But in Bali, culture isn’t a show put on for tourists. Culture, tradition and religion are central to every day life. A travel to Bali doesn’t have to involve going to a cultural show in Ubud Bali or take an offering-making class to be exposed (although I would recommend both those things to do in Bali) – a stroll in the neighbourhood will do. Three things seem to matter – leisure, culture and nature. There is no greater aspiration than to achieve balance in life, between people, within the physical world, and in step with the spiritual dimension. The Balinese I speak to, they take such pride in their heritage, their community, and the traditions that conversations with them are exchanges rather than thinly veiled transactions. I enjoy the incisive philosophical and social discourse that my guides treat me to during my Bali trip, introducing me to a rich, colourful history, springing from a cross-cultural medley based in respect, openness, and the idea that as humans, we are not so different after all.
Of Waves and Wonder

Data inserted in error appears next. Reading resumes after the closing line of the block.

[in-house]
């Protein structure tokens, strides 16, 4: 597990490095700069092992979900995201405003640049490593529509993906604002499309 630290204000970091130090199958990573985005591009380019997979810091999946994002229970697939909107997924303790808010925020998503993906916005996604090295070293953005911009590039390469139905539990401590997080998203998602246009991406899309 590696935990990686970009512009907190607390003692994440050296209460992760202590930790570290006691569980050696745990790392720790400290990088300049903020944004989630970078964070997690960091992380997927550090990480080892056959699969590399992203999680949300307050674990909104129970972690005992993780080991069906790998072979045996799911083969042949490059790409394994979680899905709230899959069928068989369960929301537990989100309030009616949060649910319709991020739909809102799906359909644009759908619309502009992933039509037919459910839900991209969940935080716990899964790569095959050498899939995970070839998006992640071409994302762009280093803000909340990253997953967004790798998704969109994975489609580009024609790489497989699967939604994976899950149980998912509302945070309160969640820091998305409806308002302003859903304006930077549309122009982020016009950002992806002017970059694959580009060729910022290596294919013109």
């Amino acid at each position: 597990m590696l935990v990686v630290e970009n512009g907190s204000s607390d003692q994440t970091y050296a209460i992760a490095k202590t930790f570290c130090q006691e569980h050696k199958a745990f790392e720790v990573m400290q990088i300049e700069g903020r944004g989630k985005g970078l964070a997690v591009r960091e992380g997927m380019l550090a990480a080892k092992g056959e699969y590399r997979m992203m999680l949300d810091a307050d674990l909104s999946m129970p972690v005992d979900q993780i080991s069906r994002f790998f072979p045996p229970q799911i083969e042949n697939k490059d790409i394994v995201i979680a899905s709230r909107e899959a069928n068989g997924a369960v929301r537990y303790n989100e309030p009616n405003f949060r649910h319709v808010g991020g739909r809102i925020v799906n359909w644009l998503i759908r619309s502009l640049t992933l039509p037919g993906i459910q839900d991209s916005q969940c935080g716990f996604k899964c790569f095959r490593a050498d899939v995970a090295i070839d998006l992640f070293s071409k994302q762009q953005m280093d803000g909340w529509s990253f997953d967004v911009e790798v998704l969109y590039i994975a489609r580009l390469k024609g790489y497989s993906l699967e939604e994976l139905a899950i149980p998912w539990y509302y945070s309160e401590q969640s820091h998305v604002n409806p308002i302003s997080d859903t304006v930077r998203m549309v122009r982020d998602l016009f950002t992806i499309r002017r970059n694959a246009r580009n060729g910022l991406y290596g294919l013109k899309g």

It doesn’t matter what your list of things to do in Bali is comprised of – whether you choose to travel to Bali to dive, traipse through temples, or laze about on a beach sipping bright blue cocktails shielded ineffectually from the elements by miniature umbrellas, you can’t escape an all-pervading sense of wonder. To approach what to do in Bali as a laundry list (complete 5 quests and level up) would be a heinous injustice. Don’t try to do everything, but a few things you like, and enjoy every moment of it.
Everyone horns when passing in traffic, you’ll notice when you travel to Bali, not the enraged “get out of my face!” blare I’m used to, but a good-natured toot-toot of a greeting – “good morning, I’m a car/motorbike! Look out for me!” People smile with their eyes and talk to you frankly and thoughtfully – life is too short for hostility, whether open-facedly or of the passive-aggressive variant densely populated cities seethe with. And that is why we travel to Bali – to enjoy life, and remember that life is to be enjoyed, not measured out and managed. Perhaps to real reason is the wish to take some of it home to Singapore.